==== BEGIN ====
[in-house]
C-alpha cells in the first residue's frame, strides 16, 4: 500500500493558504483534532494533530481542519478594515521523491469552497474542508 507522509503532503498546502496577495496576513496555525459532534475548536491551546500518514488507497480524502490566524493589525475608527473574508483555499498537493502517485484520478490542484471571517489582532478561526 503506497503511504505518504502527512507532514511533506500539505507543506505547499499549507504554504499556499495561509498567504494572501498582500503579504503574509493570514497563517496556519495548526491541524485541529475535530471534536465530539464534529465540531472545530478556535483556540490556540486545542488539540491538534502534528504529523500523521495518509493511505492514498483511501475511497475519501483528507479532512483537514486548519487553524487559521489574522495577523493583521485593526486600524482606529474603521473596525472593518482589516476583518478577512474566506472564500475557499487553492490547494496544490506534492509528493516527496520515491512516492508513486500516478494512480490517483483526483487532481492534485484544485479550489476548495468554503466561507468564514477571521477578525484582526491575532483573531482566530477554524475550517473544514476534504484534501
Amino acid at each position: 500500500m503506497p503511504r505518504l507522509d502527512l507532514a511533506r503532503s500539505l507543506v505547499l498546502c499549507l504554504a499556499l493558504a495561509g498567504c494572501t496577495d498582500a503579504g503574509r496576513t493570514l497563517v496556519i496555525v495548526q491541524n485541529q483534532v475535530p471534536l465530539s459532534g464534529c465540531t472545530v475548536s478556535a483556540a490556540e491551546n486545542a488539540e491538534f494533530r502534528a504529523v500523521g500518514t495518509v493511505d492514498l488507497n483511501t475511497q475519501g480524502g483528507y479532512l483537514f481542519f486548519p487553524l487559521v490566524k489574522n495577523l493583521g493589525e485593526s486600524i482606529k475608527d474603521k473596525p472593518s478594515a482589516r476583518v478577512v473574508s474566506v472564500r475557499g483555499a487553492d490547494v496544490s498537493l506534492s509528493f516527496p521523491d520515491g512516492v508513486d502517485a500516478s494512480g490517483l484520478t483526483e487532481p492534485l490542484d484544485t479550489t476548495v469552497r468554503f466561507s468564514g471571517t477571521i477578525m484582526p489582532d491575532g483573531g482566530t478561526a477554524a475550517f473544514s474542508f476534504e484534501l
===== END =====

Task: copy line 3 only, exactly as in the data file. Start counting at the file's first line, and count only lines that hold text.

Amino acid at each position: 500500500m503506497p503511504r505518504l507522509d502527512l507532514a511533506r503532503s500539505l507543506v505547499l498546502c499549507l504554504a499556499l493558504a495561509g498567504c494572501t496577495d498582500a503579504g503574509r496576513t493570514l497563517v496556519i496555525v495548526q491541524n485541529q483534532v475535530p471534536l465530539s459532534g464534529c465540531t472545530v475548536s478556535a483556540a490556540e491551546n486545542a488539540e491538534f494533530r502534528a504529523v500523521g500518514t495518509v493511505d492514498l488507497n483511501t475511497q475519501g480524502g483528507y479532512l483537514f481542519f486548519p487553524l487559521v490566524k489574522n495577523l493583521g493589525e485593526s486600524i482606529k475608527d474603521k473596525p472593518s478594515a482589516r476583518v478577512v473574508s474566506v472564500r475557499g483555499a487553492d490547494v496544490s498537493l506534492s509528493f516527496p521523491d520515491g512516492v508513486d502517485a500516478s494512480g490517483l484520478t483526483e487532481p492534485l490542484d484544485t479550489t476548495v469552497r468554503f466561507s468564514g471571517t477571521i477578525m484582526p489582532d491575532g483573531g482566530t478561526a477554524a475550517f473544514s474542508f476534504e484534501l